AstraZeneca scraps three early-stage programs, US COVID-19 vaccine efforts
Published: Nov 10, 2022
By Mark Terry
Those programs are AZD5591, an MCL1 inhibitor for hematological malignancies, MEDI1191, an Interleukin 12 (IL-12) mRNA therapeutic on which it partnered with Moderna for solid tumors and MEDI8367, which was being developed for chronic kidney disease.
AZD5591 was placed on clinical hold in Oct. 2021 over safety concerns. It was being evaluated in patients with relapsed or refractory hematologic malignancies. The drug is a direct inhibitor of MCL1, a well-known driver of drug resistance. It was being evaluated in combination with Roche’s venetoclax in relapsed or refractory acute myeloid leukemia (AML) and as a monotherapy.
AstraZeneca returned the rights to MEDI1191 to Moderna earlier this month. It was being developed by AstraZeneca’s MedImmune division with anti-PD-L1 checkpoint, durvalumab, in advanced solid tumors.
MEDI8367 is an antibody against human integrin β8, which inhibits TGFβ. The compound began a trial in April 2020, according to ClinicalTrials.gov, which was completed on Jan. 3, 2021. Blocking TGFβ is known to have serious adverse events with little efficacy at safe doses. AstraZeneca was trying to develop the drug in a more targeted fashion to decrease adverse events.
BioSpace has reached out to AstraZeneca for comment but had not heard back as of press time.
AstraZeneca has officially abandoned efforts to get the COVID-19 vaccine it developed with the University of Oxford approved in the U.S.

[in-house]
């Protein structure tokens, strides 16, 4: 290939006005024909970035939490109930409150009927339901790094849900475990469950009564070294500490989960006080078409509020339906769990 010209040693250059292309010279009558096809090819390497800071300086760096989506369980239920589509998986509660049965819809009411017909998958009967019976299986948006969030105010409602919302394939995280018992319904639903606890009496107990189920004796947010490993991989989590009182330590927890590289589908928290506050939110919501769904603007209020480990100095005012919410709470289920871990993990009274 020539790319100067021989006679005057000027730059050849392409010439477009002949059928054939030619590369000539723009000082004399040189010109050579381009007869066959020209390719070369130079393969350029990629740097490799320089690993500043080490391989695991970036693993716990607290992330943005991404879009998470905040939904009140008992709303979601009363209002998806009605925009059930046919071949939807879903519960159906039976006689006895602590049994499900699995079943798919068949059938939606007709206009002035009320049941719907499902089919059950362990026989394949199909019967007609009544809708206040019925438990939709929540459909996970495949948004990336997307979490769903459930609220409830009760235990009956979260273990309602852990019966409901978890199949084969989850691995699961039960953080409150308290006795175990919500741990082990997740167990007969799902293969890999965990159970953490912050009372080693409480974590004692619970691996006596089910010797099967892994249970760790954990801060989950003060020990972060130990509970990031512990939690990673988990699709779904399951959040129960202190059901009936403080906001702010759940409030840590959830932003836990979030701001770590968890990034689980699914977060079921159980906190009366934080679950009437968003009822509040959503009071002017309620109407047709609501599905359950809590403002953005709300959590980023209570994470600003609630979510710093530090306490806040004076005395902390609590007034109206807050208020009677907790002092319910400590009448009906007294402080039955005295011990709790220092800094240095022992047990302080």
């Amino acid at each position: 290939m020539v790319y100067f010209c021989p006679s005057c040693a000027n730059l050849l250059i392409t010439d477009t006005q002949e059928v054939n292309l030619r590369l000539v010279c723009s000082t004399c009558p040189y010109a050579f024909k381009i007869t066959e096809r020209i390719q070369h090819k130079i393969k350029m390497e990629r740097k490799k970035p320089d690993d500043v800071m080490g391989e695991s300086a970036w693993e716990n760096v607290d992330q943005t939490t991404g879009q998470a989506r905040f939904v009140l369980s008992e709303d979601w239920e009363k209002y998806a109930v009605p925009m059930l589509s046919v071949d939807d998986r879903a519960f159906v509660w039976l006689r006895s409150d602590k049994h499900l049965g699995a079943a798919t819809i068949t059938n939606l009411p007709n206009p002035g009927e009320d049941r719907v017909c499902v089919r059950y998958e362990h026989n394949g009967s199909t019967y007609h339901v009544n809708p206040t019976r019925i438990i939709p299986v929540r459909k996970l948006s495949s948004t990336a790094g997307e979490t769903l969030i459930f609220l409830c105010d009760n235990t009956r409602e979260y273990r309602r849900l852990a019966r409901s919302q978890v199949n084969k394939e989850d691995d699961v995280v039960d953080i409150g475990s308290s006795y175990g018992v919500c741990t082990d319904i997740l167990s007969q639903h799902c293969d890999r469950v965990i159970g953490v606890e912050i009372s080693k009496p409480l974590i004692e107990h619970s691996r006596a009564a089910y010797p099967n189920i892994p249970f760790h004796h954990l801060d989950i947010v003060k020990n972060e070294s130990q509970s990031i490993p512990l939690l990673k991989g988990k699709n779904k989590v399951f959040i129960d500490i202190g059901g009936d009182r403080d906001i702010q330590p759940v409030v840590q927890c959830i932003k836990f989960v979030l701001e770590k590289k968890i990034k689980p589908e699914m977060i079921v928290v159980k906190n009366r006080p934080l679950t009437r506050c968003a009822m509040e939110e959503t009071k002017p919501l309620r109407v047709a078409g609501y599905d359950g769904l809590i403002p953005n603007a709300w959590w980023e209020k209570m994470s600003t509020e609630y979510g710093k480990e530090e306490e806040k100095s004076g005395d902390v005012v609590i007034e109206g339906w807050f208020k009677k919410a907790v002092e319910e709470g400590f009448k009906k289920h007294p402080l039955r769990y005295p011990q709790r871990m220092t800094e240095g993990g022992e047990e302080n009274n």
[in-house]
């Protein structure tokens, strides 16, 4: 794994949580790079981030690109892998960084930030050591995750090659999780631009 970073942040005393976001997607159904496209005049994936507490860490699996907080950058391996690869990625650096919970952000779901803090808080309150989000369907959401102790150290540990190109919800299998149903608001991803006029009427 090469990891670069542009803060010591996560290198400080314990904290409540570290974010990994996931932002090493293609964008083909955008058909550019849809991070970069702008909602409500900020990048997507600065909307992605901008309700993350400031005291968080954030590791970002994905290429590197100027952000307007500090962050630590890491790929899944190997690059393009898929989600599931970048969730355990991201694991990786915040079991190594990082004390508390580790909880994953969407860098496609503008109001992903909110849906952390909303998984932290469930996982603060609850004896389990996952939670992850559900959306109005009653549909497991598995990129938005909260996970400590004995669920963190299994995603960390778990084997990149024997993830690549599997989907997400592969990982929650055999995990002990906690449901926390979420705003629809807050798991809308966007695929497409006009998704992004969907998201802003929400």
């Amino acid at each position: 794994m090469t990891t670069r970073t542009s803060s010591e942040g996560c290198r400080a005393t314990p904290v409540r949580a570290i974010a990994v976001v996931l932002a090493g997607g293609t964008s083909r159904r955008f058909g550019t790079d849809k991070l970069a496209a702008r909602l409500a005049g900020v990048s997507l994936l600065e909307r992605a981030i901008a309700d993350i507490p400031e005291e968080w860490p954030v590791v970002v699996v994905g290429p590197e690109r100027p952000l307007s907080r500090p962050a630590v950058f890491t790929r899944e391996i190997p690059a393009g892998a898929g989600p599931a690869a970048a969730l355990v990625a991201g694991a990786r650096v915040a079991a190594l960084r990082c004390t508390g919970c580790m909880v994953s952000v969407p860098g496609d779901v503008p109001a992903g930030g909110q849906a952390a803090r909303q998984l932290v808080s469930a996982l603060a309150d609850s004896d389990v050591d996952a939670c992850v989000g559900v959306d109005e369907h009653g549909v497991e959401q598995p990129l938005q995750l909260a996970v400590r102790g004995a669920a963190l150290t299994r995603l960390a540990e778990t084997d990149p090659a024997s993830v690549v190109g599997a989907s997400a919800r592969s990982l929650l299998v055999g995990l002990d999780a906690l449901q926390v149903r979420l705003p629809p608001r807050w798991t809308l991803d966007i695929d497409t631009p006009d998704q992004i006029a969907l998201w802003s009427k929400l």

Although the vaccine was one of the first to be developed and was quickly given emergency approval in the U.K., Europe and more than 100 other countries, it was never authorized in the U.S.
AstraZeneca CEO Pascal Soriot told investors the application had become large and complicated and the company’s regulatory staff could better spend their time, energy and resources elsewhere. He also noted that demand in the U.S. for the vaccine was low, with four other available vaccines in the country.
Overall, AstraZeneca reported a 37% increase in total revenue to $33.144 billion for the quarter, with growth in all disease areas. Oncology total revenue jumped 24%.
“The emerging markets are growing tremendously, and we have a tremendous presence in these countries,” Soriot said during the conference call.
As has been the case this earnings season, the Inflation Reduction Act was raised during the conference call. The IRA contains several key provisions that will directly impact drug pricing.
Dave Fredrickson, EVP, oncology for AstraZeneca, said the IRA “adds some complexity to the timelines”, determining whether to focus on small molecules or biologics and on which countries it will prioritize.
“The clock starts once you get approval” and the way in which that affects timelines and geographies “is one of the problems we have with the Inflation Reduction Act,” Soriot added.